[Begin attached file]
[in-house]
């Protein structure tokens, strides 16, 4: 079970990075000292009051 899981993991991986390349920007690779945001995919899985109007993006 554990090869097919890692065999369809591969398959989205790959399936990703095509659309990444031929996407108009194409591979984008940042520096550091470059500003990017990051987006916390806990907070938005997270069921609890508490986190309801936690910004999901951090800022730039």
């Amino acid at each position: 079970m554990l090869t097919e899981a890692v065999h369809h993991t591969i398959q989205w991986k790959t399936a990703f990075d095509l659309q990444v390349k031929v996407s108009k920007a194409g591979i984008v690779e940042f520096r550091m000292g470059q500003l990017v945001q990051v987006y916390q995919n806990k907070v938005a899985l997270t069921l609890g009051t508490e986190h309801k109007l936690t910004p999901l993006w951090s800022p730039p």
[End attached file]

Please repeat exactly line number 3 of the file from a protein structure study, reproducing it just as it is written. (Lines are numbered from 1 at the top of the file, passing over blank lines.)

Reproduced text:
């Amino acid at each position: 079970m554990l090869t097919e899981a890692v065999h369809h993991t591969i398959q989205w991986k790959t399936a990703f990075d095509l659309q990444v390349k031929v996407s108009k920007a194409g591979i984008v690779e940042f520096r550091m000292g470059q500003l990017v945001q990051v987006y916390q995919n806990k907070v938005a899985l997270t069921l609890g009051t508490e986190h309801k109007l936690t910004p999901l993006w951090s800022p730039p």